With hues varying from light yellow, brown to dark reddish, it’s a combination of these factors that attract my attention. I must also say the color and grain pops more when you coat the wood. If you are keen to have your outdoor furniture stand out, cypress can be your better option. However, its longevity can only be for a while, especially if you leave it untreated and unfinished. I also suggest you only go for mature trees which have a good reputation.
Is cypress expensive? I would say no because the tree native to the southeastern United States is a fast grower and abundant. Therefore, it is less costly. But I should quickly add that the cost depends on your location. For example, you might have to fork out more money if your site has more cedar.
Expert Wood Maintenance Tips
A considerable percentage of the above-mentioned outdoor wood species require only minimal maintenance. However, it would also be good to follow expert advice concerning wood maintenance to help keep your furniture in excellent condition. So here are some of the suggestions.
UV preservative application
You may not need treatment if you are using an excellent resistant wood species. But if you want to retain your wood’s original color and texture, a UV preservative application comes in handy. The preservative also protects your outdoor furniture from any ravaging elements.
Another way to keep the wood in excellent condition is by cleaning it up every couple of months. And all you need is some sandpaper and some soapy water. Although you may not have to use sandpaper in most situations, scrubbing can make your wood look as good as new once in a while.
Otherwise, clean your furniture with soapy water to remove all the dust and grime that would have gathered over several months. You can then coat it with your favorite wood stain. Painting can also protect the wood from pests, insects, and elements.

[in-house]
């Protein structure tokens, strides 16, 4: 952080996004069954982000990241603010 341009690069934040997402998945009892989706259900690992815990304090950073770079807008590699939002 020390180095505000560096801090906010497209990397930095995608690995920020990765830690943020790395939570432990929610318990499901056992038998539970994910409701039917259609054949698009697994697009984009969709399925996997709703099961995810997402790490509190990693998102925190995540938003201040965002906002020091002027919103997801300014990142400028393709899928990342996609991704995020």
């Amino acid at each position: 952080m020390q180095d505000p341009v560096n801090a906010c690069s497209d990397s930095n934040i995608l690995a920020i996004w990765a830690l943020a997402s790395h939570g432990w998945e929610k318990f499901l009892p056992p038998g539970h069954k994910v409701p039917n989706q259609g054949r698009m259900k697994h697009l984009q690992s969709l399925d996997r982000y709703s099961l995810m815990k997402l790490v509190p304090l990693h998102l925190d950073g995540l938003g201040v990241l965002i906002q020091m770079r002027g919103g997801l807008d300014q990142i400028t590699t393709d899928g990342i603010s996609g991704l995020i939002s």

I suggest you do the cleaning on a sunny and warm day to allow your furniture to dry up before you can apply any wood stain or paint. Again, sticking to this schedule will help your furniture retain not just its color but durability too.
A weatherproof varnish can also help keep your outdoor wood furniture in pristine condition. You can apply the varnish immediately after you finish your DIY. Then do repeat touch ups, say, after a very couple of years.
How do you apply the varnish? The simple method is to use at least two coats of regular waterproofing finish in the first instant. You can then add two coats of thinner coating for perfect results. The varnish protects your outdoor furniture from any harsh elements, be it the sun, rain, or snow. Even dust does not affect your wood anymore, and it is easier to clean.
Planning for outdoor DIY projects may be one thing. Using suitable wood is another subject altogether. If you are starting, you might not know the best wood to use for the exact project. Whether it is decking, flooring, or the usual chair/table furniture, you need the most durable wood that can best survive in the outdoors.
As mentioned above, the best outdoor wood is hardwood. But some softwood also makes a list. Most hardwood qualities are rot and pest resistance because they have oil and extraction properties that keep any irritants away.
Softwood such as Redwood has those insects and water repellent characteristics. But I suggest keeping them high and above the grass to avoid too much moisture from seeping in.
Finally, wood degrades over time. But with regular maintenance, you can cheat fate. Regular cleaning, repeat all-weather varnish application, and use of UV preservatives could be all you need to keep your wood in excellent condition for decades.